These trends and challenges are followed an in-depth analysis and examination of the ways in which data and analytics is being used by advertisers and marketers. The authors reference the Donald Trump US election campaign in 2016 which made the most of big data analytics technologies, as did the Vote Leave campaign in the EU referendum and the Labour Party, which used an in-house tool that combined voter data with Facebook information to send locally-relevant messages.
They state: “Advertising and marketing techniques are being offered by a network of private contractors and data analysts, offering cutting-edge methods for audience segmentation and targeting to political parties all over the world.” Some of these companies and the services they offer are mentioned in the report, such as WPP’s Xaxis Politics. The report made many references to reports by academic researchers, including Moore and Tambini, whose research indicates that micro-segmentation could inadvertently result in consumers being sent messages based on protected characteristic,s such as ethnic or religious grouping.
This report differs from "Data and Democracy in the Digital Age," published by the Constitution Society earlier in July, in that it doesn’t contain any recommendations, but instead sets out the possibility for nefarious activity at present and how much worse this could get in the future.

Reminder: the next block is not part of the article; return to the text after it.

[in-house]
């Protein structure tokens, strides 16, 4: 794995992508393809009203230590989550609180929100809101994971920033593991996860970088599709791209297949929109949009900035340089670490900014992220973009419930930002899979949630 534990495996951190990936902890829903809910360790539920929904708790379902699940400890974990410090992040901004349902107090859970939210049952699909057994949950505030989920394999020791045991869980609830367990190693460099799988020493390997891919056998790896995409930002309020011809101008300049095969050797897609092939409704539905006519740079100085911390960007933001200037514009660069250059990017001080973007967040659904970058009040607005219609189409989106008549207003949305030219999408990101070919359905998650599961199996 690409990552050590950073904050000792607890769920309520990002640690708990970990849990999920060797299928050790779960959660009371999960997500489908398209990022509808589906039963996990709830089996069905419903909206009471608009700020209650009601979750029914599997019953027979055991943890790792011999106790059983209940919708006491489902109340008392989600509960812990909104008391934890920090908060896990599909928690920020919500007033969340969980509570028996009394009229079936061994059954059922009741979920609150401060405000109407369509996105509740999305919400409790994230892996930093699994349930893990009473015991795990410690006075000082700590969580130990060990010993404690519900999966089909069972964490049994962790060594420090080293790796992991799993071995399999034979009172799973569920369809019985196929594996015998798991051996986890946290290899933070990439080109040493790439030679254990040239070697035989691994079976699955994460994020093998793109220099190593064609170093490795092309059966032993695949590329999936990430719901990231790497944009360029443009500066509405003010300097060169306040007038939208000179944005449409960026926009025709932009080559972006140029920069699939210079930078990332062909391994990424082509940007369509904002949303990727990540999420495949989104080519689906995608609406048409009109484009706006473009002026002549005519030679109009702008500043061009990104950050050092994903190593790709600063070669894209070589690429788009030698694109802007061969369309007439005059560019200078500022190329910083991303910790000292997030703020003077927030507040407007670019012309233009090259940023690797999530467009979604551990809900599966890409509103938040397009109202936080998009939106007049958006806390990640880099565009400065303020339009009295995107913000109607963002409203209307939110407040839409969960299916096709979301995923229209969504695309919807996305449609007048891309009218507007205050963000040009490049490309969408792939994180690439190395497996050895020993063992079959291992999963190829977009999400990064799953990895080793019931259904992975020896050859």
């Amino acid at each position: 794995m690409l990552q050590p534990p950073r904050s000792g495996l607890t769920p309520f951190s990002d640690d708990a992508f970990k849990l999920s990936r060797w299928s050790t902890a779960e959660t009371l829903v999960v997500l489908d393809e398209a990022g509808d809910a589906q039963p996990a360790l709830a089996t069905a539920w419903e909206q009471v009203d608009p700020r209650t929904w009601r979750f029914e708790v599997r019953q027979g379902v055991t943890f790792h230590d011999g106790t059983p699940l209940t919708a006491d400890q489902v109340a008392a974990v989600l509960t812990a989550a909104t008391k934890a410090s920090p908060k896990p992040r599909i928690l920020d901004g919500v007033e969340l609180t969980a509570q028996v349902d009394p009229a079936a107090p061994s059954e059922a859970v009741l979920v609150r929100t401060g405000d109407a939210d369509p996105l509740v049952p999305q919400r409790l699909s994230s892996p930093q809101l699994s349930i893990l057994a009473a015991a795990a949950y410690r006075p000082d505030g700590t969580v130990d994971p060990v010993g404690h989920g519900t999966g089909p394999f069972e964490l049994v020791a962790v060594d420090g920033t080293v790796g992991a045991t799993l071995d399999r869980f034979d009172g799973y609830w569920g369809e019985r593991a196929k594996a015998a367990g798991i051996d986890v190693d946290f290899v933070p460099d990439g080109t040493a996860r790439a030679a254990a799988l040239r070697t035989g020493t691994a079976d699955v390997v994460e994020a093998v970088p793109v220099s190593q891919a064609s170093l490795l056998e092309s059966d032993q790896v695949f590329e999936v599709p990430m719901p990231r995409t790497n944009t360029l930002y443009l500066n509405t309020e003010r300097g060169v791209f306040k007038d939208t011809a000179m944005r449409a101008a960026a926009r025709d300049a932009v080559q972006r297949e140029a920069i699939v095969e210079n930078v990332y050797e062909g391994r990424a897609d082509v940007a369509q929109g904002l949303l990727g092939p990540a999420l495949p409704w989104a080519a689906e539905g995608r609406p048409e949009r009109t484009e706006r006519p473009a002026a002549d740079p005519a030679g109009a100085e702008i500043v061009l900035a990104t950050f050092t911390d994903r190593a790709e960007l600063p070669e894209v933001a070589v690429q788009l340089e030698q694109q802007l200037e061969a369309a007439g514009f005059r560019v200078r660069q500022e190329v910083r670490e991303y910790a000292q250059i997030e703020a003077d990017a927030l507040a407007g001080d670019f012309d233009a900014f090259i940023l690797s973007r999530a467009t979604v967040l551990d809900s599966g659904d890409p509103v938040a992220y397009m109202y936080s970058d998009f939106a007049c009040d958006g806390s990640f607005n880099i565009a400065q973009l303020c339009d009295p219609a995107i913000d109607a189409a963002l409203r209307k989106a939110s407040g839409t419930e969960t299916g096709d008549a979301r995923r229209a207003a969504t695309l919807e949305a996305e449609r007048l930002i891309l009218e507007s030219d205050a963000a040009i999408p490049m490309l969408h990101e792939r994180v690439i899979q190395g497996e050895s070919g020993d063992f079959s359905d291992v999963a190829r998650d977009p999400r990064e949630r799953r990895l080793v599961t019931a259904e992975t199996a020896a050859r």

The authors, Jamie Bartlett, Josh Smith and Rose Acton, also diverged from the aforementioned report by making passing references to Facebook and no mention of Cambridge Analytica.
This publication could have been read as "the seven deadly trends" as report authors state the ways in which technology is being used in marketing, advertising and political campaigning in ways that could be perceived by some as insidious and unsettling. One gets the impression that potential voters are being viewed as potential customers by the political campaingers that are acting more like corporations.
Considerable time, effort, resource and money is being put towards capturing our attention, hearts, minds and ultimately our votes. With substantial evidence and references, Demos is demonstrating that politicians and their campaigners are crossing the "creepy line" in a bid to gain our vote.